July 3, 2017 — Two U.S. Senators in talks to break up the mortgage giants.
Two U.S. senators working on a bipartisan overhaul of Fannie Mae and Freddie Mac are seriously considering a plan that would break up the mortgage-finance giants, according to people with knowledge of the matter, Bloomberg reports.
The proposal by Tennessee Republican Bob Corker and Virginia Democrat Mark Warner would attempt to foster competition in the secondary mortgage market, where loans are packaged into bonds and sold off to investors.
Corker and Warner’s push to develop a plan marks Congress’ latest attempt to figure out what to do with Fannie and Freddie, an issue that has vexed lawmakers ever since the government took control of the companies in 2008 as the housing market cratered. The stakes of changing the housing-finance system are enormous. Fannie and Freddie underpin much of the mortgage market by buying loans from lenders, wrapping them into securities and providing guarantees in case borrowers default. Together, the companies back more than $4 trillion in securities. After seizing the companies nine years ago, the government injected $187.5 billion into them.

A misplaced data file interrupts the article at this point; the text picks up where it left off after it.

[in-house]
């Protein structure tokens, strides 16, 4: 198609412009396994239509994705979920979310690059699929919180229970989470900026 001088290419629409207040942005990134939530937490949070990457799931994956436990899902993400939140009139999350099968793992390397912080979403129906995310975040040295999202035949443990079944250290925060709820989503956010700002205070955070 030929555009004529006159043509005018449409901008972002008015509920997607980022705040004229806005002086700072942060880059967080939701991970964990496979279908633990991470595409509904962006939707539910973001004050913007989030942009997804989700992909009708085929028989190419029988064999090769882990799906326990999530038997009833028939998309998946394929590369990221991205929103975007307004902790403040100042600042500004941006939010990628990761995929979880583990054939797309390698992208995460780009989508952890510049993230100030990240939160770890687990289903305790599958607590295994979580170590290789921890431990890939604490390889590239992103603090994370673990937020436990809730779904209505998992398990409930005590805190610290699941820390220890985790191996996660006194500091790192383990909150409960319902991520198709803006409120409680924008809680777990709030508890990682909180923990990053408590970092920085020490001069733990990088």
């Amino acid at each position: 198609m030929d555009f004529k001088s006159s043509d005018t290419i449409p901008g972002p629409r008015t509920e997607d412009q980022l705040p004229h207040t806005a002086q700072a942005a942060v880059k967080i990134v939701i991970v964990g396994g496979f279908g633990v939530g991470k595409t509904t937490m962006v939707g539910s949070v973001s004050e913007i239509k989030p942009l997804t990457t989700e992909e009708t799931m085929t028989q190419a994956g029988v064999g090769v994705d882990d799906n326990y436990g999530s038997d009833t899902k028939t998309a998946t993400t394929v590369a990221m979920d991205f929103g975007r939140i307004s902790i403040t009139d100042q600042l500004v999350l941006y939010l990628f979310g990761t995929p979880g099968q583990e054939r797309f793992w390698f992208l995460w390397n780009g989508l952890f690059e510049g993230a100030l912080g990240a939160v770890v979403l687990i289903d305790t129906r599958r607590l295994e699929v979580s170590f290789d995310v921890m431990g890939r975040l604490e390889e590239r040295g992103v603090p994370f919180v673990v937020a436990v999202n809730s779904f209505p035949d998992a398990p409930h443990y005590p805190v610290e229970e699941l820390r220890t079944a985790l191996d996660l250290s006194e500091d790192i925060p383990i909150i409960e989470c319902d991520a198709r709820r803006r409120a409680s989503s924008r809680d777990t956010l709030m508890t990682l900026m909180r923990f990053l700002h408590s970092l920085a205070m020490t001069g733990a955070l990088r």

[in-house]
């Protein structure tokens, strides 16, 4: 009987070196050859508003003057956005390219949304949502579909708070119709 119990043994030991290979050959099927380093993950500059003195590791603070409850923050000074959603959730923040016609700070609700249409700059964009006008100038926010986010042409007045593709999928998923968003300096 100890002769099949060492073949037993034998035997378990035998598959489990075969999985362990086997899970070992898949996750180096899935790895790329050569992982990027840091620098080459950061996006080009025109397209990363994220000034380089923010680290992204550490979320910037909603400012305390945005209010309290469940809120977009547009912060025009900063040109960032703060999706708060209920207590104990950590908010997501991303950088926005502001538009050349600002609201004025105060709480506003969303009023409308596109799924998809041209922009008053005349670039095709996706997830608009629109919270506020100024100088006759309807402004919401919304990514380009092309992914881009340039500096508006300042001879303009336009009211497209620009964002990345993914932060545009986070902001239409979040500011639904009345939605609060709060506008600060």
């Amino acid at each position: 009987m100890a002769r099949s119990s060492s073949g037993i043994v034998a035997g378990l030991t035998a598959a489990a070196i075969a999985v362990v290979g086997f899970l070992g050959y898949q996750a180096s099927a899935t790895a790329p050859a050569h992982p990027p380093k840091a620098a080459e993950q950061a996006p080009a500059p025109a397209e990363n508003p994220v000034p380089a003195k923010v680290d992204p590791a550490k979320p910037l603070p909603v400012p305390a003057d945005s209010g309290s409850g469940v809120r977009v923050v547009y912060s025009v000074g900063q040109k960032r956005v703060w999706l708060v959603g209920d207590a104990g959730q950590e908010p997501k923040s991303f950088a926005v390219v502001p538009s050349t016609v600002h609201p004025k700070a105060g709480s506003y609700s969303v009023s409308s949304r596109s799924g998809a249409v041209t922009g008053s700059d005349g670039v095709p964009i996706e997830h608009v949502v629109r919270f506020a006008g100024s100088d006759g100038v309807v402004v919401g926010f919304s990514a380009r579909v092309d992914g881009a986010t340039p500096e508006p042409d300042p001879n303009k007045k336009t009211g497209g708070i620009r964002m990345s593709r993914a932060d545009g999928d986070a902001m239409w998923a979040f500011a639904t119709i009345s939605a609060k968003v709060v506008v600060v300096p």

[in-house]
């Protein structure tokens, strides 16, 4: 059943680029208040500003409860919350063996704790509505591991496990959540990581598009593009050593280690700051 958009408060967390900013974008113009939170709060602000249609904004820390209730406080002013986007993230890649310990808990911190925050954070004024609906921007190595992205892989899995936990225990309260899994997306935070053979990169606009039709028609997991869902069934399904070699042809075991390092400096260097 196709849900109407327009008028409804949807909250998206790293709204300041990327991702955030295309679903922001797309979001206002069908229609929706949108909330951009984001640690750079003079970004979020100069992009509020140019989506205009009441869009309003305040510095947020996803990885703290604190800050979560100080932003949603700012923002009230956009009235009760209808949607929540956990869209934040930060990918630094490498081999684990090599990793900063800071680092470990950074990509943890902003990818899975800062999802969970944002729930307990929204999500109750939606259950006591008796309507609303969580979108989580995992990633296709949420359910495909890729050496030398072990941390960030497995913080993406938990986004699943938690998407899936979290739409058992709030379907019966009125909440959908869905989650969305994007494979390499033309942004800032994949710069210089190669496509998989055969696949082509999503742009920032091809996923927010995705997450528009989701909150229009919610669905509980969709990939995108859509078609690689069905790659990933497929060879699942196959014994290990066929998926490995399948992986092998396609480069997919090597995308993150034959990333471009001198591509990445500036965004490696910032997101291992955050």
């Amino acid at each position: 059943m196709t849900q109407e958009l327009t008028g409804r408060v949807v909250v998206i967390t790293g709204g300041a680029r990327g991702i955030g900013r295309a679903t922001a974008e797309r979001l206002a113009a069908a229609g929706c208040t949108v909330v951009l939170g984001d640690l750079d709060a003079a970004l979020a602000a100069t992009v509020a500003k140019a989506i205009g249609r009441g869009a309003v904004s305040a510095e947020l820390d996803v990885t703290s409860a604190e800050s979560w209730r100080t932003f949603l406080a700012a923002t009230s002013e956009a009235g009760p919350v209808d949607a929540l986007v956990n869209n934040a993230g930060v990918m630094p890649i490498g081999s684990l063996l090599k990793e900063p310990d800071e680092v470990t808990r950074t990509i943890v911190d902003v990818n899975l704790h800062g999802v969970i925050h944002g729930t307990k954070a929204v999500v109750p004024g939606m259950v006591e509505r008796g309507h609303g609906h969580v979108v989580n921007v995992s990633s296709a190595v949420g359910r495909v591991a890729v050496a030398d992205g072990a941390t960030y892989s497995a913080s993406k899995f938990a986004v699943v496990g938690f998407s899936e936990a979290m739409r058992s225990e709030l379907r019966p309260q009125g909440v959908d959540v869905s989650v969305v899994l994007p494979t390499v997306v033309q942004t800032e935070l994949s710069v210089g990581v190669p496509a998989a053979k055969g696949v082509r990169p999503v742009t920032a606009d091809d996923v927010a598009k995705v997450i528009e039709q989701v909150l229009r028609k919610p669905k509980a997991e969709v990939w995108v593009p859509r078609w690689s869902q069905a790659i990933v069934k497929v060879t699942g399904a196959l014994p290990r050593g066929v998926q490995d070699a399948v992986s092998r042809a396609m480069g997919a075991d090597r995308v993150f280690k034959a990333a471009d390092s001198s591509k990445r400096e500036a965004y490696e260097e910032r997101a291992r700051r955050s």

Corker and Warner started their work earlier this year, with their aides holding meetings with industry groups and former government officials to discuss ideas. The lawmakers are members of the Senate Banking Committee, which held a hearing on housing finance last month. Banking Committee Chairman Mike Crapo and Sherrod Brown, the panel’s top Democrat, would likely take the lead on any housing-finance legislation with Corker and Warner’s input.
Among the ideas Corker and Warner have considered is splitting Fannie and Freddie’s single-family businesses from their multifamily businesses, which finance co-op mortgages. The single-family businesses could then be split again into even smaller companies. Both Corker and Warner have said they want to preserve the 30-year mortgage. Treasury Secretary Steven Mnuchin has said that Fannie and Freddie will be a focus during the second half of the year.
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